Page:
The answer to this frequent question is - sometimes the USMLE helps and sometimes it doesn't.
What is the USMLE?
You are required to pass parts 1 and 2 of the United States Medical Licensing Examination (USMLE) in order to get your MD degree from a US medical school. Most DOs trained in the United States also take it. And you cannot receive a medical license without passing parts 1, 2 and 3 of the USMLE.
The tricky part is that it is recommended to take part 3 of the USMLE after your internship- and it has been getting harder and harder for foreign medical graduates, international medical graduates, and some US medical graduates to match into residency programs in recent years. More doctors can't match into an internship than ever before, and thus they cannot get a medical license.
And some doctors-in-training already know that they want to get out of clinical medicine early in the medical training process. This is where the question of how to succeed without taking the USMLE comes up.
To find out more about 'dropping out' of residency, see here.
Success without USMLE?
There are numerous success stories of non-clinical doctors who have reached high salaries and attained prestigious professional appointments in jobs that are outside of patient care. And some did not rely on licensure or certification.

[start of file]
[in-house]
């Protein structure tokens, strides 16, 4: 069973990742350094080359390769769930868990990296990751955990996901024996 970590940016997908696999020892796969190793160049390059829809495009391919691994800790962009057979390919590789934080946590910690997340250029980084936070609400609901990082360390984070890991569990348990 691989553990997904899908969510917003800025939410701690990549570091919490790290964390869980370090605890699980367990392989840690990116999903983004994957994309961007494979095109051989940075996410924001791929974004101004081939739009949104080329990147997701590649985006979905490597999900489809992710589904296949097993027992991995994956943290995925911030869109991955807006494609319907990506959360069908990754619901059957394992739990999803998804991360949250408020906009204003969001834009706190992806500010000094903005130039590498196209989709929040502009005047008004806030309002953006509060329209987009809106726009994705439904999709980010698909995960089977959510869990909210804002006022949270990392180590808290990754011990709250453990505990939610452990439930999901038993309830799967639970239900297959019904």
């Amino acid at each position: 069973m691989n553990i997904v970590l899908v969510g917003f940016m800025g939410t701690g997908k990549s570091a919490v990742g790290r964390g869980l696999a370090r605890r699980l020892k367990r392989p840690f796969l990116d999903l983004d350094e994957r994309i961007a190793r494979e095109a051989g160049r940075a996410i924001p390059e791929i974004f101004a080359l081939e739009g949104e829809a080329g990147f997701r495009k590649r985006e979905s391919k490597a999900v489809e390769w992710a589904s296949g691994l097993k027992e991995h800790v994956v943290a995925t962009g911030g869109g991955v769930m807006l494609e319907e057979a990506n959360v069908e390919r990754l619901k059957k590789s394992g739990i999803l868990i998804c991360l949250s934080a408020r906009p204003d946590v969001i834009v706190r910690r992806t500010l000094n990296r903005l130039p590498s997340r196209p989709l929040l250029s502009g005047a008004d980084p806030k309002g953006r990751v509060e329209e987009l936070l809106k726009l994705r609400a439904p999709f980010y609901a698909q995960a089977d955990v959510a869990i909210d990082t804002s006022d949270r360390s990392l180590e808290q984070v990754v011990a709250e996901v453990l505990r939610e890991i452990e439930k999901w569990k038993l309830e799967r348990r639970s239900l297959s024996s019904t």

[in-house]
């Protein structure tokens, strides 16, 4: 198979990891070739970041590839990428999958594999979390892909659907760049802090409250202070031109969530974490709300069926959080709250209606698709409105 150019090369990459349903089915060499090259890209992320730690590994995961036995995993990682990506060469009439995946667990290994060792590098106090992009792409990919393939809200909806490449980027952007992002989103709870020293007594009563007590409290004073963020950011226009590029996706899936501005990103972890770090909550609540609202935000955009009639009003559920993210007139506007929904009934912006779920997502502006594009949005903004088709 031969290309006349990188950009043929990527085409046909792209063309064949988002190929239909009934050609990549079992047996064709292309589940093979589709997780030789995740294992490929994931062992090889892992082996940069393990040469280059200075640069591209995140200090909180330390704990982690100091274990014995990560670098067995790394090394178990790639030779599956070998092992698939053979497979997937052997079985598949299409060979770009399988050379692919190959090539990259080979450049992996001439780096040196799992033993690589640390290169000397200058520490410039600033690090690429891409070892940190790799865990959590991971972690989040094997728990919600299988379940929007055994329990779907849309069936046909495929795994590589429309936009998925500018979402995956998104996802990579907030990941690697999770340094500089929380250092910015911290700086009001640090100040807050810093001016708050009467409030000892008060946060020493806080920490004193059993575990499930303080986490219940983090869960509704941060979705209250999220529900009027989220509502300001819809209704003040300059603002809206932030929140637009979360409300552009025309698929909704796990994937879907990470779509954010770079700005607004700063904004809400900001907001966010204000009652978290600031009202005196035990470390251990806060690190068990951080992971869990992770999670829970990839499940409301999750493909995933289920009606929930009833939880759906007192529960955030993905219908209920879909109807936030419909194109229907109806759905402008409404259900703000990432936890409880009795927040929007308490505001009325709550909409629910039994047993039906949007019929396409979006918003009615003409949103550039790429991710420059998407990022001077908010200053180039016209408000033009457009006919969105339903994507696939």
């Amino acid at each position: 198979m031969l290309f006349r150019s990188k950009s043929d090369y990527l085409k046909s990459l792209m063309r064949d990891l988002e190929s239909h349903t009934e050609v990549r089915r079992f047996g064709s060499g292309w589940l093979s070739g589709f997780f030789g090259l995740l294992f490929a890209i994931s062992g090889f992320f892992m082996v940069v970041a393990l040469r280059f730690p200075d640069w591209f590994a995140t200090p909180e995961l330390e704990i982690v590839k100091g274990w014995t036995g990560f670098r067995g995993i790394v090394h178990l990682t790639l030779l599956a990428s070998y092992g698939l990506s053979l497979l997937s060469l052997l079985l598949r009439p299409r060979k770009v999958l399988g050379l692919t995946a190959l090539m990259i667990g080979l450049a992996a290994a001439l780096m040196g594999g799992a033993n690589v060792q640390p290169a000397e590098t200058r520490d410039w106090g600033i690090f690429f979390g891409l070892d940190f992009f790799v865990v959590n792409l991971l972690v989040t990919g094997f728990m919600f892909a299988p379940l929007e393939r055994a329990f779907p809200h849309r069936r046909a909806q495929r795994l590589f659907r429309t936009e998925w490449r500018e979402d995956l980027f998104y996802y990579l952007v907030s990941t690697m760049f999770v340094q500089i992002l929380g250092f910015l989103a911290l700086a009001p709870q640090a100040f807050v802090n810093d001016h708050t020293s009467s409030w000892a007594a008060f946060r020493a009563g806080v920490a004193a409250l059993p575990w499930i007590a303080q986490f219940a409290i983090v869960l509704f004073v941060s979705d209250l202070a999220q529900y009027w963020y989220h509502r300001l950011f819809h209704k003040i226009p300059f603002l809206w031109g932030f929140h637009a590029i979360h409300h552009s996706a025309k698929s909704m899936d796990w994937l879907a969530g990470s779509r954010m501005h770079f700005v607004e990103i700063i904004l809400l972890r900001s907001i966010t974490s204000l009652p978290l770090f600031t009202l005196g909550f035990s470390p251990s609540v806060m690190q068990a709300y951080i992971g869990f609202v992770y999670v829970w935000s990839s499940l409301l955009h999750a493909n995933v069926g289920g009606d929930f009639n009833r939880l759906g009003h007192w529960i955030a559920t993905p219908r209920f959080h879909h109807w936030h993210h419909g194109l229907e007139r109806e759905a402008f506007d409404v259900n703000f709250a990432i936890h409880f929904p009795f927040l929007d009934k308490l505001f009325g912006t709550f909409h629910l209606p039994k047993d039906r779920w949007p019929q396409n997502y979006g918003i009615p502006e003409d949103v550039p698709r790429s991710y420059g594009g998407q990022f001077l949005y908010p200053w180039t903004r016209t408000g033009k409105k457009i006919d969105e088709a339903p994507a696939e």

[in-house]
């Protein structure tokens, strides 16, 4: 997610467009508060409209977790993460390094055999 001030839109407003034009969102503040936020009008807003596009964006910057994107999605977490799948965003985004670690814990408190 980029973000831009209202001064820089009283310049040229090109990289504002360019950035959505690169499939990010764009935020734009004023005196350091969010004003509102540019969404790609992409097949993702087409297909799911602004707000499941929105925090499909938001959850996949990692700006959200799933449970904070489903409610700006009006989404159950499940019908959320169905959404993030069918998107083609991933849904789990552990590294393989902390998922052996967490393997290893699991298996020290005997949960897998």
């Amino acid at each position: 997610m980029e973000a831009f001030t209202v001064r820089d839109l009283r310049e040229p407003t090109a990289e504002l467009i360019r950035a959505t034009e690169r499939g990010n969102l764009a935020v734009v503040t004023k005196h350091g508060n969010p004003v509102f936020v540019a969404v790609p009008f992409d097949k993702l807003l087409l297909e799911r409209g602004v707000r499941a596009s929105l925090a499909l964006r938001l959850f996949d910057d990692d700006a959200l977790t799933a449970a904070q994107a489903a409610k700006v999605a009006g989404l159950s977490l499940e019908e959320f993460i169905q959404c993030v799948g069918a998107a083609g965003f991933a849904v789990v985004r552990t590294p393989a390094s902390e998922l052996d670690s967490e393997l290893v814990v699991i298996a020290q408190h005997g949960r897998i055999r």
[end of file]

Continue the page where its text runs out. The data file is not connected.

But, your choices without a medical license are limited, so if you have an opportunity to take licensing exams- don't walk away from the opportunity just so that you can more quickly apply for an entry level non-clinical job. If you are a doctor, you know how to pass exams and you know how to score well. Just do it.
If you have a solid non-clinical offer on the table that you don't want to pass up, then it is understandable that you would want to jump at the chance to build your non-clinical experience if your long-term goal is to become a leader or an executive in the non-clinical arena of healthcare. When you have a solid contract in front of you, if you want to take a break from tests and prove your worth in the non-clinical world, by all means go with your gut. Nevertheless, if you have time to study for your board exams while working that non-clinical job, it is best to do both. (I know, this is not what you wanted to hear.)
You can only achieve success without the USMLE if you become distinguished enough that companies want to recruit you. However, it takes some time to build such a stellar resume to be recruitable - and sometimes the entry-level and mid-level work that builds your resume does require medical licensure.
Why take the USMLE?
Whether you are an entrepreneurial minded foreign graduate with years of clinical experience overseas under your belt or whether you are a recent graduate from a medical school in an exotic tropical location or whether you are a U.S. graduate who didn't match- the unpleasant truth is that state licensure and specialty certification opens some doors that your MD or DO does not, even if your goal is in non-clinical work.